Training the Pitcher Part I- Why Running Poles Are Overrated and a List of Effective Alternatives

If you are a pitcher, you have seen professional pitchers run poles, heard coaches talk about the importance of poles, and no doubt logged some miles on outfield warning tracks yourself. They have become a fixture for pitcher’s fitness and recovery. In all my years around the game of baseball, I have never heard anyone question their legitimacy or effectiveness… Until last week.
Justin Farina is a personal trainer, former pitcher and subscriber to Next Level Ballplayer. The last part of his comment on the 9 Things You Can Do To Be a Better Pitcher peaked my interest:
ALSO – pitchers need to stop running poles. Jogging ruined my arm, my mentality, and made me slow and weak. Pitchers are power athletes and need to train as such.
I asked him if he’d write a guest post for us to explain in more detail why he is against poles for pitchers and include some more effective alternatives.
Keep in mind that numerous professional pitchers and coaches swear by their cardio routine and credit it with giving them longevity and success in their careers. This information is provided so that you can be made aware of different theories and find what works best for you as a ballplayer.
Many thanks to Justin for providing this informative article about fitness for pitchers.

I hate poles.

My pitching career began at the age of 14, when an MLB Scouting Bureau scout saw me at our provincial championships and got me hooked up with Team Ontario’s Development League. It was at that point when my relationship with “poles” began.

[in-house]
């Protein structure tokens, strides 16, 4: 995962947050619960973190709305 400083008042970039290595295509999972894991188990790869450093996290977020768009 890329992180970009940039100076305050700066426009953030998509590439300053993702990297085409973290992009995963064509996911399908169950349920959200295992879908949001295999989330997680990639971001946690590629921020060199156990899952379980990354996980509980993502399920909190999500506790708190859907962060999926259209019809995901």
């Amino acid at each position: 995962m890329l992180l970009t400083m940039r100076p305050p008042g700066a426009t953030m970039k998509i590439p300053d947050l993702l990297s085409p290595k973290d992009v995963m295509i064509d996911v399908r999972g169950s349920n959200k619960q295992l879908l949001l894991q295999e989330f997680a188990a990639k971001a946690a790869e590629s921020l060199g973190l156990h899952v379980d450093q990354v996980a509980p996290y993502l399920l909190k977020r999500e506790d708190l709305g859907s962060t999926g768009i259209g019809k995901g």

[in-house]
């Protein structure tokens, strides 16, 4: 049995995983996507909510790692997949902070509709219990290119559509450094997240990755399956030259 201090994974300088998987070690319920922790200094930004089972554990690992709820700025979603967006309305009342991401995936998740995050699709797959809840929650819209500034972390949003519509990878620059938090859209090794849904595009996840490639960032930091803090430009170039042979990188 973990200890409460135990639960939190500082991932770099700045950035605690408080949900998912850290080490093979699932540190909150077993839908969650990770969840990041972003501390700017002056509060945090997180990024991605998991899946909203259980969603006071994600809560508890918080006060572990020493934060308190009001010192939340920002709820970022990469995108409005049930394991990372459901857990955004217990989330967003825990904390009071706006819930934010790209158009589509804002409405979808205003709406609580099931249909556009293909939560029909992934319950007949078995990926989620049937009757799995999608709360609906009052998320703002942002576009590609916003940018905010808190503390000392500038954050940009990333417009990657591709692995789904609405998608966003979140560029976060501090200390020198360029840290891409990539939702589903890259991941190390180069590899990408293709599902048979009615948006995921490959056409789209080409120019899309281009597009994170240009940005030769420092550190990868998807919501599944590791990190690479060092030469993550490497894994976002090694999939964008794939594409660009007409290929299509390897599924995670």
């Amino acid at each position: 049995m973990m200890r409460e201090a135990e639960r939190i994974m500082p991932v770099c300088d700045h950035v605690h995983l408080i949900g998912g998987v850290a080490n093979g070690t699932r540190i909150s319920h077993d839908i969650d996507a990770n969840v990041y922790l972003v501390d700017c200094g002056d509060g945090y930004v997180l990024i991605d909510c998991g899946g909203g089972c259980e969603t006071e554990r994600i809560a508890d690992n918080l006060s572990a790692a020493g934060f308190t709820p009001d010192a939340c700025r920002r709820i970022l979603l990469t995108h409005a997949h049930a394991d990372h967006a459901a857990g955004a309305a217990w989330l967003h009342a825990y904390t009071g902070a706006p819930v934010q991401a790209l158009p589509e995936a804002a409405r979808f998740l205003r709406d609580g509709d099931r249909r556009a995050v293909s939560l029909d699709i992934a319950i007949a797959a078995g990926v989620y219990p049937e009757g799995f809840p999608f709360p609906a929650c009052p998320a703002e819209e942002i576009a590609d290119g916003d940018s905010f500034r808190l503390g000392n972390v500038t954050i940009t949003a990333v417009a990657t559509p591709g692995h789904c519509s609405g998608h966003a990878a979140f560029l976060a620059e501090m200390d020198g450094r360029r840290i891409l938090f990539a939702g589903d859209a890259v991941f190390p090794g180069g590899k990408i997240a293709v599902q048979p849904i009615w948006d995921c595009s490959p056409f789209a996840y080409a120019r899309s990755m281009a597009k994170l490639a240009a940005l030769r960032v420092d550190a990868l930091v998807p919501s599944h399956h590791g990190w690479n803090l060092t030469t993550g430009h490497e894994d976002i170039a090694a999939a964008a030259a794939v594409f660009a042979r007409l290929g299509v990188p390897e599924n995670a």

Pitching coaches–and baseball coaches in general–force their pitchers to run countless poles (which is simply running the warning track from foul pole to foul pole) in an attempt to improve strength, or endurance…to be honest, I am not sure what the actual benefit is that the coaches hope to achieve. Nevertheless, pitchers run. A lot.

Let’s look at running in general. Long, slow endurance work trains an athlete in the aerobic pathway. “Aerobic” simply means in the presence of oxygen. When we do things like jog, go for a bike ride, or even a long walk, our muscles use oxygen as the primary source of energy. By training within this energy pathway, the athlete should become more efficient in activities that require oxygen as the primary fuel. Unfortunately, training aerobically reduces muscle mass, power, strength, and speed, and dramatically reduces anaerobic capacity.

Is pitching aerobic in nature? Typically, the aerobic pathway becomes the primary metabolic engine after several minutes, and lasts for as long as needed (from hours, to days even). It is low-power, long-duration in nature. A pitch thrown from the wind-up takes less than 4-5 seconds to deliver. We consider a high-power, short-duration movement like this to be “anaerobic”, meaning without oxygen. The anaerobic pathway uses things like glycogen (think “sugar”) instead of oxygen as fuel. Training anaerobically has all of the cardiovascular/respiratory benefits without the muscle wasting of long, slow endurance work. (On a side note, “cardiovascular” = heart and blood vessels, while “respiratory” = lungs. These two systems work together to bring oxygen from the air into your working muscles). Anaerobic training increases muscle mass, strength, speed, and power; in fact, anaerobic training is better than aerobic training at improving aerobic capacity (crazy, huh?).